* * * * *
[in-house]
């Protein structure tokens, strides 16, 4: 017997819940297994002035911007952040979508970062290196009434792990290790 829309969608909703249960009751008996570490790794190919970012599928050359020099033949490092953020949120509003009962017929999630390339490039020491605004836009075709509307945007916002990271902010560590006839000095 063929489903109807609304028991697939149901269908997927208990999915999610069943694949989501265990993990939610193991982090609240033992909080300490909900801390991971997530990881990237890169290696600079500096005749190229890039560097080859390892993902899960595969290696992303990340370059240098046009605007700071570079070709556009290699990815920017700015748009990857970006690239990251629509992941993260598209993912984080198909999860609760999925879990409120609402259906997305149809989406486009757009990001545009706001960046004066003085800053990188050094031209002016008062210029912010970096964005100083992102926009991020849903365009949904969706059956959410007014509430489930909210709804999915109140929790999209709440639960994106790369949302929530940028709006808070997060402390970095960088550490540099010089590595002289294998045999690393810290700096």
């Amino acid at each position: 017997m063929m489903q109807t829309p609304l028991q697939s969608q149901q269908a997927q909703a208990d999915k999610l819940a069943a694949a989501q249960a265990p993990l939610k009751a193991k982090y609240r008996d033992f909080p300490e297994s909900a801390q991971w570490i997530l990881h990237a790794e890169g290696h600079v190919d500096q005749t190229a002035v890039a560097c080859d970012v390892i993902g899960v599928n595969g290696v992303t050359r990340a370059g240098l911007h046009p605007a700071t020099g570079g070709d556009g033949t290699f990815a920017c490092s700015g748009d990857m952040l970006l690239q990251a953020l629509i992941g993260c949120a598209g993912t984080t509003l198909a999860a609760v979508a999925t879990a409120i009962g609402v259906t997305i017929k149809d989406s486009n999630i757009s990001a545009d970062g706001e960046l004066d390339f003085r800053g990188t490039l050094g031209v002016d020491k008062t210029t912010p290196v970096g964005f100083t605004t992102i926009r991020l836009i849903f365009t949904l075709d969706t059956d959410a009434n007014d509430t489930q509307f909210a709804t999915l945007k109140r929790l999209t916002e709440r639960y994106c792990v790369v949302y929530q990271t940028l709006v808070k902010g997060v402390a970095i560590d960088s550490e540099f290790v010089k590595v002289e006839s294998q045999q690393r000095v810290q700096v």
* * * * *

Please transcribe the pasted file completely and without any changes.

[in-house]
């Protein structure tokens, strides 16, 4: 017997819940297994002035911007952040979508970062290196009434792990290790 829309969608909703249960009751008996570490790794190919970012599928050359020099033949490092953020949120509003009962017929999630390339490039020491605004836009075709509307945007916002990271902010560590006839000095 063929489903109807609304028991697939149901269908997927208990999915999610069943694949989501265990993990939610193991982090609240033992909080300490909900801390991971997530990881990237890169290696600079500096005749190229890039560097080859390892993902899960595969290696992303990340370059240098046009605007700071570079070709556009290699990815920017700015748009990857970006690239990251629509992941993260598209993912984080198909999860609760999925879990409120609402259906997305149809989406486009757009990001545009706001960046004066003085800053990188050094031209002016008062210029912010970096964005100083992102926009991020849903365009949904969706059956959410007014509430489930909210709804999915109140929790999209709440639960994106790369949302929530940028709006808070997060402390970095960088550490540099010089590595002289294998045999690393810290700096």
């Amino acid at each position: 017997m063929m489903q109807t829309p609304l028991q697939s969608q149901q269908a997927q909703a208990d999915k999610l819940a069943a694949a989501q249960a265990p993990l939610k009751a193991k982090y609240r008996d033992f909080p300490e297994s909900a801390q991971w570490i997530l990881h990237a790794e890169g290696h600079v190919d500096q005749t190229a002035v890039a560097c080859d970012v390892i993902g899960v599928n595969g290696v992303t050359r990340a370059g240098l911007h046009p605007a700071t020099g570079g070709d556009g033949t290699f990815a920017c490092s700015g748009d990857m952040l970006l690239q990251a953020l629509i992941g993260c949120a598209g993912t984080t509003l198909a999860a609760v979508a999925t879990a409120i009962g609402v259906t997305i017929k149809d989406s486009n999630i757009s990001a545009d970062g706001e960046l004066d390339f003085r800053g990188t490039l050094g031209v002016d020491k008062t210029t912010p290196v970096g964005f100083t605004t992102i926009r991020l836009i849903f365009t949904l075709d969706t059956d959410a009434n007014d509430t489930q509307f909210a709804t999915l945007k109140r929790l999209t916002e709440r639960y994106c792990v790369v949302y929530q990271t940028l709006v808070k902010g997060v402390a970095i560590d960088s550490e540099f290790v010089k590595v002289e006839s294998q045999q690393r000095v810290q700096v």